Sunday was a day unlike any other in NFL history, as the kneeling-for-the-national-anthem protest against racism and police brutality that Colin Kaepernick started more than a year ago reached new highs and/or lows, thanks to some well- and/or poorly-timed remarks from Donald Trump. The president urged owners to fire any “son of a bitch” who demonstrated during the national anthem and suggested fans send a message to the NFL by walking out of stadiums where players demonstrated.
The president’s crudity and choice to tackle this topic, rather than, say, nuclear conflagration or rescuing people from floods, is nearly as stunning as the folly of his assault on the prototypically American business institution known as the NFL. Just as perplexing is his attempt to curtail free speech, our most vaunted and valuable liberty, in the name of ensuring national anthems laden with “respect” for the flag, a symbol of the right to fight for freedom of speech.
In any case, several playings of “The Star-Spangled Banner” featured so many players taking a knee that they looked like they were in pre-game victory formation. Ironically, the day’s first game occurred at Wembley Stadium in England – the country that caused our founding fathers to write the documents whose principles were so questioned throughout this football Sunday.
Not far from where King George III issued edicts meant to limit American freedoms, Shahid Khan, the Jacksonville Jaguars’ Pakistani-American immigrant team owner, locked arms with his players before they played the Ravens, a team representing Baltimore, the city whose siege by England in the War of 1812 provided the backdrop for Francis Scott Key’s song. The football day ended just outside Washington, D.C. – home of the Redskins, whose team name and mascot is the subject of a separate racially fueled protest – where several black Redskins and many Raiders made their symbolic gestures.
Between the start and finish of Sunday’s slate of games, attention focused on who stood, linked arms, kneeled, sat and hid. On display was the truth that politics makes for strange bedfellows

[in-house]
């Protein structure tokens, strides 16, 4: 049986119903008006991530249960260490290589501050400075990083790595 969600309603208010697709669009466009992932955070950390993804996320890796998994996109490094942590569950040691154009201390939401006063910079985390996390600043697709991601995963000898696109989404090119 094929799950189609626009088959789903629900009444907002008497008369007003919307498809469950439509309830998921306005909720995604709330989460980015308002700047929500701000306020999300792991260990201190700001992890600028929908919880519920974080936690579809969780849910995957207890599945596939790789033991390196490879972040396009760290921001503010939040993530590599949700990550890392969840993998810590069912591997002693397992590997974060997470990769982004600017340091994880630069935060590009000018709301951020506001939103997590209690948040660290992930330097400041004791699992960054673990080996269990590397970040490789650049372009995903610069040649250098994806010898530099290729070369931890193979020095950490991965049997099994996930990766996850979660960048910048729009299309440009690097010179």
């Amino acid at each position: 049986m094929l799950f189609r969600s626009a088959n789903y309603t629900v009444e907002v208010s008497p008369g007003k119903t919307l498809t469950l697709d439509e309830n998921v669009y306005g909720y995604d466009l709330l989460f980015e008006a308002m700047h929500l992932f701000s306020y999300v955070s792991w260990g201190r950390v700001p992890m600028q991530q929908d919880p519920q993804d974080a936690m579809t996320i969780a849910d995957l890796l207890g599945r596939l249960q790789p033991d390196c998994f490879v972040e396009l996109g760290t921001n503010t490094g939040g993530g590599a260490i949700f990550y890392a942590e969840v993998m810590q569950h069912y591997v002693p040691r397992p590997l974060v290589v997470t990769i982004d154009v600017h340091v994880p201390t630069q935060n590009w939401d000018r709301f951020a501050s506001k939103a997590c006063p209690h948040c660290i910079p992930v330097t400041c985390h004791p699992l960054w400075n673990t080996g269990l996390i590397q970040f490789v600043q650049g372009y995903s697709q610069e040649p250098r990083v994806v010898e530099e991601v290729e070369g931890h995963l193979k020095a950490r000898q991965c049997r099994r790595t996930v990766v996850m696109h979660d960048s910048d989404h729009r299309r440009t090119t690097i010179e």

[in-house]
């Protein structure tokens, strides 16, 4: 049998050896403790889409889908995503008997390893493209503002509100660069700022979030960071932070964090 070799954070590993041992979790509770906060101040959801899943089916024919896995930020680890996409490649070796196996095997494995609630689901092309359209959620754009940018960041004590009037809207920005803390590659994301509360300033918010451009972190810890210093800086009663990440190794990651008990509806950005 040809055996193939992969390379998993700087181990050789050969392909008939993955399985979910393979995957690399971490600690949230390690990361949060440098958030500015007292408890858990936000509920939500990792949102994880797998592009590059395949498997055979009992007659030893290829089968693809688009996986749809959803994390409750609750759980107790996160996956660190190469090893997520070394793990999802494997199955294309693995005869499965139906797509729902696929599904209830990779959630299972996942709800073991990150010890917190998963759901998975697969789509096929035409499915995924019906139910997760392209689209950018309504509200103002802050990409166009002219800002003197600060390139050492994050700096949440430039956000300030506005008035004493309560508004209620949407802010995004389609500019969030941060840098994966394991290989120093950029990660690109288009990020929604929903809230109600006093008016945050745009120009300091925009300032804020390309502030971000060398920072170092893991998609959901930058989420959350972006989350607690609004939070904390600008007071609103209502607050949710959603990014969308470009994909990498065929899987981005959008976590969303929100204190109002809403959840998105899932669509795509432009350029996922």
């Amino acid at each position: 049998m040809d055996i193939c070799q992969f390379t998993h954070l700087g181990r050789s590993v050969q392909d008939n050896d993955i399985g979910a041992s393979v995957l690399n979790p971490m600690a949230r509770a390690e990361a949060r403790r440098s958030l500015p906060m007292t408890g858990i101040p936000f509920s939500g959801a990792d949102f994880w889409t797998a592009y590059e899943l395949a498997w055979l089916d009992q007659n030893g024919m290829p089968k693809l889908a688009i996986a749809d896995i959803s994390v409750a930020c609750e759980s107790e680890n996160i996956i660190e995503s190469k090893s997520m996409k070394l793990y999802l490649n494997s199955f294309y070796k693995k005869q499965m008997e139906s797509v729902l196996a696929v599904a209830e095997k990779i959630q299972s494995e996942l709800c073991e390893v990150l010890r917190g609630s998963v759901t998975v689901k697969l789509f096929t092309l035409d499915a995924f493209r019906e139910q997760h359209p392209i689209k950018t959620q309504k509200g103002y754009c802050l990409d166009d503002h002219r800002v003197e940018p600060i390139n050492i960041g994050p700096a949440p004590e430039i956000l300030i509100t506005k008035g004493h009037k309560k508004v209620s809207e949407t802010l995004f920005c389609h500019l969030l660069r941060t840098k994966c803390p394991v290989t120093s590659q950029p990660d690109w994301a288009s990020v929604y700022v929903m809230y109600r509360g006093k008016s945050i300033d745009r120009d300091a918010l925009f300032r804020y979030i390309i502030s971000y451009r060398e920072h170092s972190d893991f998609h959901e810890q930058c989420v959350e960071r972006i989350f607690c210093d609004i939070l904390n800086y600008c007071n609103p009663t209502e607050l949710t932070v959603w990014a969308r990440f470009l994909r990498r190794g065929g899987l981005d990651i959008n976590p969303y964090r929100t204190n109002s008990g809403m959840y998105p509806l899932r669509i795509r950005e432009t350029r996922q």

Between the start and finish of Sunday’s slate of games, attention focused on who stood, linked arms, kneeled, sat and hid. On display was the truth that politics makes for strange bedfellows. For example, Patriots Owner Robert Kraft – a Trump supporter, who is Jewish but remained silent during Trump’s equivocation over the neo-Nazi protests in Charlottesville – criticized Trump’s criticism of NFL players who protest.
Meanwhile, Steelers Coach Mike Tomlin, an African-American, explained his team staying off the field during the national anthem in pre-game remarks that seemed to misapprehend the very meaning of freedom. “People shouldn’t have to choose. If a guy wants to go about his normal business and participate in the anthem, he shouldn’t have to be forced to choose sides. If a guy feels the need to do something, he shouldn’t be separated from his teammate who chooses not to. So we’re not participating today. That’s our decision. We’re going to be 100 percent.”
Except for Steelers offensive tackle Alejandro Villanueva, an Army veteran and West Point graduate, who stood outside the tunnel from the team’s locker room to show his allegiance to the flag.
In another oddity, the Tennessee Titans and Seattle Seahawks also both stayed in their locker rooms during the anthem sung by Meghan Linsey, who then knelt after completing the song. (NBC reported the Raiders wanted to take the same tack as the Seahawks, Titans and Steelers by waiting out the anthem in their locker room, then decided not to because violation of coin-flip protocols for primetime TV games would have incurred a 15-yard penalty, apparently too high a price to pay for maintaining principles.)
Perhaps the ultimate irony came when fans booed during the anthem. Trump’s whole point was to protect the sanctity of the pre-game national anthem ceremony, but his heightening of attention to this topic inadvertently led to a previously unthinkable display of disrespect, for the anthem itself and/or the freedom the song is supposed to represent.